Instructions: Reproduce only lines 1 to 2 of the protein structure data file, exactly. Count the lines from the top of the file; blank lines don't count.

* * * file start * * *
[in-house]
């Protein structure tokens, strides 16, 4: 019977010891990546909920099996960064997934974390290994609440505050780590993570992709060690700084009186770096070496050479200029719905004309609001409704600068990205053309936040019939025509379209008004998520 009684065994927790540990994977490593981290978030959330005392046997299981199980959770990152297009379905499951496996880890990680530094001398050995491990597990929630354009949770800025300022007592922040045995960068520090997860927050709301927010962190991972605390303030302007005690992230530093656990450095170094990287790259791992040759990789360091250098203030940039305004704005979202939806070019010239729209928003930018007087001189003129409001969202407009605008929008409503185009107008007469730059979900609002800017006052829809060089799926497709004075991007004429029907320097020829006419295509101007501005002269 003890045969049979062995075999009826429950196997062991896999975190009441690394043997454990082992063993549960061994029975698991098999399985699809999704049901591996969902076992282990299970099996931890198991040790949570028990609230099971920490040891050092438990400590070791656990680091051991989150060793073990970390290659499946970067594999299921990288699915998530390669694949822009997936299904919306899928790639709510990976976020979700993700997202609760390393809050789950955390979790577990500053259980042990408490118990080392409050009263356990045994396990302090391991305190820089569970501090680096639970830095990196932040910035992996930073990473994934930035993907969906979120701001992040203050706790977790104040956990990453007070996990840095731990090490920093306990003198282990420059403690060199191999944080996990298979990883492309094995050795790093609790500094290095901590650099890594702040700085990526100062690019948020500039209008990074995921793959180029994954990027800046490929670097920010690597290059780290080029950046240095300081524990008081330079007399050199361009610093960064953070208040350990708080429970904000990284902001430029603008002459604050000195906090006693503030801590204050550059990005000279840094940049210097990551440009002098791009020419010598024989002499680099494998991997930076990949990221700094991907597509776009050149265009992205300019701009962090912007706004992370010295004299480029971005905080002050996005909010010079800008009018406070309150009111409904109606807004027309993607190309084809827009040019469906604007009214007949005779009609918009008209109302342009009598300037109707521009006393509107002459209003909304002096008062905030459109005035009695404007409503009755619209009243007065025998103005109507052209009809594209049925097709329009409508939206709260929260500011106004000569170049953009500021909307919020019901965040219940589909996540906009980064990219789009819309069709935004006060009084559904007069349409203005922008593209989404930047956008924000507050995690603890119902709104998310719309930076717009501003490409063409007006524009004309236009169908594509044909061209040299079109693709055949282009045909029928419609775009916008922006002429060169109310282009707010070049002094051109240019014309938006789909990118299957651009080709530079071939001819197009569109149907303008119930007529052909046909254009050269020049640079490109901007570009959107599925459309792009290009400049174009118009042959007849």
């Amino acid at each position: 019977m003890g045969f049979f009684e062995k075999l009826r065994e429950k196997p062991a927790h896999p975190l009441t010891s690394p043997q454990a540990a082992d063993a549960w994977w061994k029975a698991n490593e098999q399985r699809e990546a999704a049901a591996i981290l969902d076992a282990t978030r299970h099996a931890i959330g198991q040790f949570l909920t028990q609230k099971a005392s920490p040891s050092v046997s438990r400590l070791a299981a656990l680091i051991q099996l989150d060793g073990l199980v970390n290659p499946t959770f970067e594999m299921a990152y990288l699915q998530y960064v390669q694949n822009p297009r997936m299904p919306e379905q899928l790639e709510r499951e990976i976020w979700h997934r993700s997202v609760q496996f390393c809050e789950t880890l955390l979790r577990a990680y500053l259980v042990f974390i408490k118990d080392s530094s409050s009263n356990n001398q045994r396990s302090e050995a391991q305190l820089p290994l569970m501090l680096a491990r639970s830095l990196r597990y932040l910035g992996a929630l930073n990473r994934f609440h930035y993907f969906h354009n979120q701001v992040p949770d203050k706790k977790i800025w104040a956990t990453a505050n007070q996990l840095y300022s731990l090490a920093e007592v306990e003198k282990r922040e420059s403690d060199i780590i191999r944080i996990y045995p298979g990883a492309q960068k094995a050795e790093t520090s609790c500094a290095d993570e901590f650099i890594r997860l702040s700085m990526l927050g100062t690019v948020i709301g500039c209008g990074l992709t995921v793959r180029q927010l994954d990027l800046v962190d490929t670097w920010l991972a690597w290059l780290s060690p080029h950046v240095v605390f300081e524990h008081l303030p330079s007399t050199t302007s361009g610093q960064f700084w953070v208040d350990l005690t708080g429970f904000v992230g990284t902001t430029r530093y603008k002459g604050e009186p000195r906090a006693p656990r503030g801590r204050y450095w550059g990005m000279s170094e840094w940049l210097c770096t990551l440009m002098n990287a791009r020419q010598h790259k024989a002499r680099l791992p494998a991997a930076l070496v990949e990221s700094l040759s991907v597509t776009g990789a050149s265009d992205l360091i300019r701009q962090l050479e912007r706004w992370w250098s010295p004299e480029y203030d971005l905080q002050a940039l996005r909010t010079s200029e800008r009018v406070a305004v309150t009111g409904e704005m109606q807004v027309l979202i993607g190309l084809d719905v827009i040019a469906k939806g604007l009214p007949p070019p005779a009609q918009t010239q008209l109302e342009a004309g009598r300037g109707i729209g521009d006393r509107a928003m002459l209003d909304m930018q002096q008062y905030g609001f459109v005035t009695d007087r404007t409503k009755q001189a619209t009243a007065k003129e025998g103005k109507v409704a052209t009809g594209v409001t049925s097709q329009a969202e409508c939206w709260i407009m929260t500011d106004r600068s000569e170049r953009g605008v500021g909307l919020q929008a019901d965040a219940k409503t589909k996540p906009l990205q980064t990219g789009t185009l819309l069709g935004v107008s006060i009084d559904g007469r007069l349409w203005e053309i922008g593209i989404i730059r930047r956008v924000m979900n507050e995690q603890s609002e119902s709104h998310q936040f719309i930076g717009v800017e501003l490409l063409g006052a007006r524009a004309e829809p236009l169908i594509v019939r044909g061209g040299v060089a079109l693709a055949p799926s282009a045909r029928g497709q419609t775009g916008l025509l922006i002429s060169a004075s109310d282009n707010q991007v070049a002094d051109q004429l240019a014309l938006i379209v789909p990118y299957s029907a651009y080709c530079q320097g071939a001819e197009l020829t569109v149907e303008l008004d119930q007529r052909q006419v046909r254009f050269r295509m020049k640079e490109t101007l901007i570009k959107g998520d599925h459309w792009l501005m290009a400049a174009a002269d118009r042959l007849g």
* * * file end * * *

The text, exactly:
[in-house]
């Protein structure tokens, strides 16, 4: 019977010891990546909920099996960064997934974390290994609440505050780590993570992709060690700084009186770096070496050479200029719905004309609001409704600068990205053309936040019939025509379209008004998520 009684065994927790540990994977490593981290978030959330005392046997299981199980959770990152297009379905499951496996880890990680530094001398050995491990597990929630354009949770800025300022007592922040045995960068520090997860927050709301927010962190991972605390303030302007005690992230530093656990450095170094990287790259791992040759990789360091250098203030940039305004704005979202939806070019010239729209928003930018007087001189003129409001969202407009605008929008409503185009107008007469730059979900609002800017006052829809060089799926497709004075991007004429029907320097020829006419295509101007501005002269 003890045969049979062995075999009826429950196997062991896999975190009441690394043997454990082992063993549960061994029975698991098999399985699809999704049901591996969902076992282990299970099996931890198991040790949570028990609230099971920490040891050092438990400590070791656990680091051991989150060793073990970390290659499946970067594999299921990288699915998530390669694949822009997936299904919306899928790639709510990976976020979700993700997202609760390393809050789950955390979790577990500053259980042990408490118990080392409050009263356990045994396990302090391991305190820089569970501090680096639970830095990196932040910035992996930073990473994934930035993907969906979120701001992040203050706790977790104040956990990453007070996990840095731990090490920093306990003198282990420059403690060199191999944080996990298979990883492309094995050795790093609790500094290095901590650099890594702040700085990526100062690019948020500039209008990074995921793959180029994954990027800046490929670097920010690597290059780290080029950046240095300081524990008081330079007399050199361009610093960064953070208040350990708080429970904000990284902001430029603008002459604050000195906090006693503030801590204050550059990005000279840094940049210097990551440009002098791009020419010598024989002499680099494998991997930076990949990221700094991907597509776009050149265009992205300019701009962090912007706004992370010295004299480029971005905080002050996005909010010079800008009018406070309150009111409904109606807004027309993607190309084809827009040019469906604007009214007949005779009609918009008209109302342009009598300037109707521009006393509107002459209003909304002096008062905030459109005035009695404007409503009755619209009243007065025998103005109507052209009809594209049925097709329009409508939206709260929260500011106004000569170049953009500021909307919020019901965040219940589909996540906009980064990219789009819309069709935004006060009084559904007069349409203005922008593209989404930047956008924000507050995690603890119902709104998310719309930076717009501003490409063409007006524009004309236009169908594509044909061209040299079109693709055949282009045909029928419609775009916008922006002429060169109310282009707010070049002094051109240019014309938006789909990118299957651009080709530079071939001819197009569109149907303008119930007529052909046909254009050269020049640079490109901007570009959107599925459309792009290009400049174009118009042959007849």